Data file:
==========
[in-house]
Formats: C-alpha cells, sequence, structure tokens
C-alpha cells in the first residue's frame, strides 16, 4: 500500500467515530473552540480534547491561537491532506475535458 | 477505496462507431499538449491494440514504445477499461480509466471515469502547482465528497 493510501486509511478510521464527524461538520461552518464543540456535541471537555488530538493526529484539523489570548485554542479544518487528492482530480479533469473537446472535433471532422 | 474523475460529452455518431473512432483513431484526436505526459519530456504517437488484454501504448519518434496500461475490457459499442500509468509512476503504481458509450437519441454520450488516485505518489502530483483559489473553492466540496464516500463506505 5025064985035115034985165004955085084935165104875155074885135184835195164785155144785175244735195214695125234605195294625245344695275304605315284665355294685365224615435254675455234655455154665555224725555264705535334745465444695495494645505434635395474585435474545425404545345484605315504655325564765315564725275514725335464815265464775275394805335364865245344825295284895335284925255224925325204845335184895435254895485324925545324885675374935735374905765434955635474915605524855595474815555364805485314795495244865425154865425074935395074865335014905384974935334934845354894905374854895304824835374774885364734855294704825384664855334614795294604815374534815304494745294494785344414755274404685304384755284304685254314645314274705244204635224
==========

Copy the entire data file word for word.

[in-house]
Formats: C-alpha cells, sequence, structure tokens
C-alpha cells in the first residue's frame, strides 16, 4: 500500500467515530473552540480534547491561537491532506475535458 | 477505496462507431499538449491494440514504445477499461480509466471515469502547482465528497 493510501486509511478510521464527524461538520461552518464543540456535541471537555488530538493526529484539523489570548485554542479544518487528492482530480479533469473537446472535433471532422 | 474523475460529452455518431473512432483513431484526436505526459519530456504517437488484454501504448519518434496500461475490457459499442500509468509512476503504481458509450437519441454520450488516485505518489502530483483559489473553492466540496464516500463506505 5025064985035115034985165004955085084935165104875155074885135184835195164785155144785175244735195214695125234605195294625245344695275304605315284665355294685365224615435254675455234655455154665555224725555264705535334745465444695495494645505434635395474585435474545425404545345484605315504655325564765315564725275514725335464815265464775275394805335364865245344825295284895335284925255224925325204845335184895435254895485324925545324885675374935735374905765434955635474915605524855595474815555364805485314795495244865425154865425074935395074865335014905384974935334934845354894905374854895304824835374774885364734855294704825384664855334614795294604815374534815304494745294494785344414755274404685304384755284304685254314645314274705244204635224